The acting director of the newly formed office has stated that there are four primary elements to the new office's charge:
1. Process the new regulations, and any amendments thereto.
2. Simplify and streamline the handbook.
3. Restructure the field offices so as to better assist IHAs.
4. Train IHAs and field offices in order to promote greater
understanding and effective use of the present system.
Additionally, the new office has the authority and responsibility to coordinate the work of other central offices involved in the delivery of Indian housing (e.g., architect and engineering, field operations, budget, etc.). The office also serves as the central office unit to which the Indian housing field personnel relate. The office will resolve appeals by IHAs beyond the field offices.
In March of 1978, the HUD Secretary appointed a special assistant for Indian programs pursuant to the requirements of section 901 of the Housing and Community Development Act of 1977. The special assistant provides advice and counsel to the Secretary and other HUD program officials with respect to policy and program design and, in general, serves as the departmental advisor on Indian aff airs. The


special assistant is also to serve as the primary contact for Indian groups, organizations, and individuals, providing them with information and assistance, and facilitating their input to the design and implementation of HUD programs.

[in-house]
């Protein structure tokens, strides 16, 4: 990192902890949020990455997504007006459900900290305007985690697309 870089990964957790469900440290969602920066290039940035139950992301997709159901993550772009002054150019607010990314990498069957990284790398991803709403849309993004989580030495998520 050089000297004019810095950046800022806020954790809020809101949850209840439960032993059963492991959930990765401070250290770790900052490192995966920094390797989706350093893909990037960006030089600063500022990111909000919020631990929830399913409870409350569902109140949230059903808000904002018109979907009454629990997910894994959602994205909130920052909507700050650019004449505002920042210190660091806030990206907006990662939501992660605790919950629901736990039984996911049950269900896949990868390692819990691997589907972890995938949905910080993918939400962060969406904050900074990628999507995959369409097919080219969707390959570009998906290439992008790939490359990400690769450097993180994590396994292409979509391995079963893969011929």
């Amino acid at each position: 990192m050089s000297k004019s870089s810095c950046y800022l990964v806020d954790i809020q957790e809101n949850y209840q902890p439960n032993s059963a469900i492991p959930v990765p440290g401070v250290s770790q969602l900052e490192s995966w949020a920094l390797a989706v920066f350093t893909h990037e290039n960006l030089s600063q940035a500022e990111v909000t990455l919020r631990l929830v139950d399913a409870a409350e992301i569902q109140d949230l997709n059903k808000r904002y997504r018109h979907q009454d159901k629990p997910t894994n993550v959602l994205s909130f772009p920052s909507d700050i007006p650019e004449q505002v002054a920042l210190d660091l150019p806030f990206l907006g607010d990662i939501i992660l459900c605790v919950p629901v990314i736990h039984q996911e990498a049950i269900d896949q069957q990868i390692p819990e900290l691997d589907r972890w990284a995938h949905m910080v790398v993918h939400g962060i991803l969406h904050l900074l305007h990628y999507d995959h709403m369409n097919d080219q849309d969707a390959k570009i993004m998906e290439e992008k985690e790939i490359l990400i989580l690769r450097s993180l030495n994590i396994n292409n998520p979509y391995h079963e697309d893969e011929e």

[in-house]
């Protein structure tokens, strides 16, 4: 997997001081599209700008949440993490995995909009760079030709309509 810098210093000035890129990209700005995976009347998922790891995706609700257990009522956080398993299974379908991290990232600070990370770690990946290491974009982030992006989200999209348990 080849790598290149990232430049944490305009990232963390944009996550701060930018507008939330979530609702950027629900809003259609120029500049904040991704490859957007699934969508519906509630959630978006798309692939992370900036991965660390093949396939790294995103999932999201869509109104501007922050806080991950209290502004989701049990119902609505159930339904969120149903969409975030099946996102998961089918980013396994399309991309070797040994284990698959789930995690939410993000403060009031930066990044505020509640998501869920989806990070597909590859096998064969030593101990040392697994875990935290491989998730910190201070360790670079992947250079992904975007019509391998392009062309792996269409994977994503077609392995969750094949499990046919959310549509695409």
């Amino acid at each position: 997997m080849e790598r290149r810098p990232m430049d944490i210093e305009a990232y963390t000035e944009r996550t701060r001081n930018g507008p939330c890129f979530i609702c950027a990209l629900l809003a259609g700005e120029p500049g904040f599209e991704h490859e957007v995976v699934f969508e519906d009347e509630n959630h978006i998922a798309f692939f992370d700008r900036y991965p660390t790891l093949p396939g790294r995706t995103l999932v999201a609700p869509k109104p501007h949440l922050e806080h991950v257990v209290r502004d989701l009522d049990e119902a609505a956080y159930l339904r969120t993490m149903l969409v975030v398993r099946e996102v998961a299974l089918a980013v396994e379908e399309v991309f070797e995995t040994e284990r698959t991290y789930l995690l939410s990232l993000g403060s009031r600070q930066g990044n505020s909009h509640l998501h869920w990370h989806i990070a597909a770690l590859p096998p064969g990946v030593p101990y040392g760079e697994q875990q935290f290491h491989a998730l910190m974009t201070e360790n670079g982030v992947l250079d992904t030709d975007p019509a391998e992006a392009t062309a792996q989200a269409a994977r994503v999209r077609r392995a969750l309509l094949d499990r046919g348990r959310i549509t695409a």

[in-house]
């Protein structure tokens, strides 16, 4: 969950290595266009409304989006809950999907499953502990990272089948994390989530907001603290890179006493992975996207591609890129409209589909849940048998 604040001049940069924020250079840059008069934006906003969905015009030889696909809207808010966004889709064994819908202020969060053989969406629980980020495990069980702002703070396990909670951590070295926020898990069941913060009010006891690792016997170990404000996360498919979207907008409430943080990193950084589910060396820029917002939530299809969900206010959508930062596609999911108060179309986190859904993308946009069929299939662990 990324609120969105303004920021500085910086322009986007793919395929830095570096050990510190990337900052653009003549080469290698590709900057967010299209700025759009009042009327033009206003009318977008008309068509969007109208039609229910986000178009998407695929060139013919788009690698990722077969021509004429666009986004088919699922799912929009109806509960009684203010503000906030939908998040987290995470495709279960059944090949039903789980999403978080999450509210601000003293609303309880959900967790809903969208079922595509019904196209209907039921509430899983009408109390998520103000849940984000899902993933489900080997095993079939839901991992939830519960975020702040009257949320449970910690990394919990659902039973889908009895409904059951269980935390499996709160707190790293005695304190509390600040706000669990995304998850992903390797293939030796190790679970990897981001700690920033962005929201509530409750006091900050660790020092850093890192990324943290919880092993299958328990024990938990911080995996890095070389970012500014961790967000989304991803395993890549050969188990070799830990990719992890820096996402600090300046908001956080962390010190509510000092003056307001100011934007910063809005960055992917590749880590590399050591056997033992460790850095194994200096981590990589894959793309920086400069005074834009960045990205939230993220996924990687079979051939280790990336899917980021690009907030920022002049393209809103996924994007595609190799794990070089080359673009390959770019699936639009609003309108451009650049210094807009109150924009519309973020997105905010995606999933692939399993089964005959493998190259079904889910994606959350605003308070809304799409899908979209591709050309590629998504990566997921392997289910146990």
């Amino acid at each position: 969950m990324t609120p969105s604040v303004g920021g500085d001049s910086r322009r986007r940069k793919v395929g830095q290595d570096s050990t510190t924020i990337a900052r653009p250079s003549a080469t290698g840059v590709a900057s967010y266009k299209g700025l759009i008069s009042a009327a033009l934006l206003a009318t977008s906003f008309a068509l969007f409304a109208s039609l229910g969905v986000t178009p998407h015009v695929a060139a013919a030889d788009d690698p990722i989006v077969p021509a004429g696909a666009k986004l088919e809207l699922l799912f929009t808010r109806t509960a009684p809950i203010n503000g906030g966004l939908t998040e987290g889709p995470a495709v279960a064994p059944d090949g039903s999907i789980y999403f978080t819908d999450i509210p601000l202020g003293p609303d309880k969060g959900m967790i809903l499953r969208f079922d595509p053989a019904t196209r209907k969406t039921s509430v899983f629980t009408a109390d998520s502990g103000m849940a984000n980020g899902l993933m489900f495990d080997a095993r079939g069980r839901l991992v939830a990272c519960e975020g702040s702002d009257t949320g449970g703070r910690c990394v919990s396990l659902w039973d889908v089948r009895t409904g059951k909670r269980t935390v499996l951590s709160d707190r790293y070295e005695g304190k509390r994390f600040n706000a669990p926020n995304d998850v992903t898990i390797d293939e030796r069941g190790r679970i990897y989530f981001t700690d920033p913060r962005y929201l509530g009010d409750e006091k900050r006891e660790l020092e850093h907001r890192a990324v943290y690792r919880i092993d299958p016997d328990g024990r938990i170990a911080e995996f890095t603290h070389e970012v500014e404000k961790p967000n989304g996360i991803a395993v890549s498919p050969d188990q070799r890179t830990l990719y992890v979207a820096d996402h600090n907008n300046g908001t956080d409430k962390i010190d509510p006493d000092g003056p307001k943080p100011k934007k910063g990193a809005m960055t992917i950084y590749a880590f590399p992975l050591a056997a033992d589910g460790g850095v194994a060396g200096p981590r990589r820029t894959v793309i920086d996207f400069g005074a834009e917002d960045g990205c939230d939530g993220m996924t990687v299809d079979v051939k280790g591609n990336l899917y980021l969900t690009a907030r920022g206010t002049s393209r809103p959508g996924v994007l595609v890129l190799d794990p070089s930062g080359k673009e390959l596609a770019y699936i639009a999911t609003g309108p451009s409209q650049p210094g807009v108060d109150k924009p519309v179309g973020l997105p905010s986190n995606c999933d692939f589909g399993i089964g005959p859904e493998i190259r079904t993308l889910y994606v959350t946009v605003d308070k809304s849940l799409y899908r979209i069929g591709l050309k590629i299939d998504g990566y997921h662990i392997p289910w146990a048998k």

Onv two of HUD's 10 regional offices have a special Office of Indian Programs. The largest one is region IX (San Francisco) with program responsibility to tribes in California, Arizona, New Mexico, anl Nevada. It presently has about 70 staff working fulltime on both housing and community development programs. (See, p. 148 appendix for organizational chart). Region VIII (Denver) has jurisdiction over Colorado, North Dakota, South Dakota, Montana, and Utah. It presently has about two dozen staff working fulltime on Indian housing. (See, p. 148 appendix for organizational chart). Under this structure, some of the regional office staff are assigned to the area offices nearer the project locations. These two regions have the largest number of Indian tribes participating in HUD programs.
Three other regions (V-Chicago; VII-Kansas City; and XSeattle) each have one Indian program coordinator, but in these regions and the remaining regions, regular staff handle both nonIndian and Indian public housing. Unfortunately, the tendency has been for these regional and field offices to devote most of their energy and resources to public housing programs in metropolitan areas at the expense of the struggling Indian housing authorities.
On two accounts, however, it appears that HUD is beginning to recognize the problems generated by the present field administrative structure. In its December, 1978 report, HUD stated that it was presently analyzing the field organization to determine the best structure for improving the administration of HUD Indian programs in the field, and that it plans to make appropriate changes within its staff limitations upon completion of the assessment.